I’m Diana Shepherd, the Editorial Director of Family Lawyer Magazine. It is my absolute pleasure to introduce the participants in today’s Roundtable on how the Wealth Shock generated by volatile stock & real estate markets can impact high-asset divorce settlements.
This is Part 1 of a three-part series, and our host is financial expert Sharon Klein. Sharon is an esteemed member of Family Lawyer Magazine‘s advisory board, and she heads Wilmington Trust’s National Matrimonial Advisory Practice.
The three experienced family lawyers participating in this Roundtable – Alton Abramowitz, Marlene Eskind Moses, and John Slowiaczek – are all past presidents of the American Academy of Matrimonial Lawyers and Diplomates of the American College of Family Trial Lawyers – a select group of 100 of the top family law trial lawyers from across the U.S.
Let’s get started. Take it away, Sharon!
Sharon Klein: Thanks so much, Diana, for that very kind introduction! It’s my pleasure to be here with my three esteemed guests. John, I’d like to start with you for my first question about the so-called wealth shock, which is how the very volatile stock market and real estate market can impact property division in high asset divorces.
There was an article in Bloomberg recently where Evan Spiegel, the billionaire co-founder of the messaging app Snapchat, lost 30% of his fortune in one day – and Mark Zuckerberg of Meta at one point was reportedly down $5.7 billion. These are very high-profile and exaggerated examples of the swings that can occur in someone’s net-worth.
When you’re trying to divide assets in a divorce, which can include security accounts, retirement accounts, homes, and other assets, how does wealth shock impact property division?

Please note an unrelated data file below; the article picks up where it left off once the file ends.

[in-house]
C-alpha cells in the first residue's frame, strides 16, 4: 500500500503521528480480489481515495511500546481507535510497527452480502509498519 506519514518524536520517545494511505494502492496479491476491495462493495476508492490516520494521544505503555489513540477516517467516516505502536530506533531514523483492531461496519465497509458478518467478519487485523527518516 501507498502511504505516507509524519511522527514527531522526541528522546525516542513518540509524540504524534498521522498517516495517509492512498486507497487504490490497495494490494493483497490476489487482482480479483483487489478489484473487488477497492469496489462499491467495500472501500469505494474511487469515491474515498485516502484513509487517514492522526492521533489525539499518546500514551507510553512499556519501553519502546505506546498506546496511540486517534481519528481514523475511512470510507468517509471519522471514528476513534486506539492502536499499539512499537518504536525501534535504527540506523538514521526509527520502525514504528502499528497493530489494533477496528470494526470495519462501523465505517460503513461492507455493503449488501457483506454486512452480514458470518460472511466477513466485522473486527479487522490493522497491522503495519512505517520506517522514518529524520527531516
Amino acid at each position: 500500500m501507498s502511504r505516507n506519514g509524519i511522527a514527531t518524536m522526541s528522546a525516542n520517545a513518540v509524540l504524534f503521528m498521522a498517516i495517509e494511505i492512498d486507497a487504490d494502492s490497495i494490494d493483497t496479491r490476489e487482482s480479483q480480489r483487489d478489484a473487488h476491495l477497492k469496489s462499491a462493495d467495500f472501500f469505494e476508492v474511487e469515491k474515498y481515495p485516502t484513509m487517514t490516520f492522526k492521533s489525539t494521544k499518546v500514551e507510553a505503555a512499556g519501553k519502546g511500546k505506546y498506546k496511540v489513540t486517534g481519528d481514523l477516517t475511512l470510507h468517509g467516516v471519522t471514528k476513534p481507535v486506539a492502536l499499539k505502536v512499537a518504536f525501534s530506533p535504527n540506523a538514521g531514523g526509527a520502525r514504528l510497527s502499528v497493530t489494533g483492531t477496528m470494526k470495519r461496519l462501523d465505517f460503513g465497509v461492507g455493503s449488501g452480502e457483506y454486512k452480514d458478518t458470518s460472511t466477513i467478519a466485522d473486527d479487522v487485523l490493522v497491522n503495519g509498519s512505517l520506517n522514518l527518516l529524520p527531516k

John Slowiaczek: When clients initially come to see us, their first reactions are generally fear, apprehension, and uncertainty about the system. We talk to them about time and time commitments. A normal divorce in most communities takes approximately a year or more. Not only are they dealing with the valuation issues at the time of the divorce – when it’s filed or when it’s instituted – but they also have to deal with the evidence presented to the court. The real estate market is sometimes the most volatile in the beginning because someone usually has to move. In today’s market, people are having difficulty with rent and some are moving out of the family home into another property. If they’re going to purchase a home, they don’t have the equity portion they may have had to buy a new home in the past. If they’re looking to rent, they’re looking at a loss of inventory in many of the communities and finding problems with the costs.
The initial shock when it comes to the whole process deals with the family home. Who will live there, and how long are they going to stay? Then they start looking at their assets, and they look at the business and property valuations – including the history of the finances and the income for the company. But the spikes that are occurring today do throw things out of whack for the people trying to do the business valuations.
Wealthier people generally have a better understanding of their cash flow and stock portfolios because they’re more used to riding out the storms than those who are less wealthy. But the wealthier people are more troubled by fundamental issues, including whether they will be paying their divorce obligations with today’s dollars or tomorrow’s dollars.
As lawyers, our responsibility is to try first to determine what constitutes the marital estate, then to value and then divide the marital estate. If it were a simple process where everything was divided equally, then the risk would be the same for everyone. In divorce, people start cherry-picking assets, taking high-value or tax-free assets, and trying to give the other party the short end of the stick.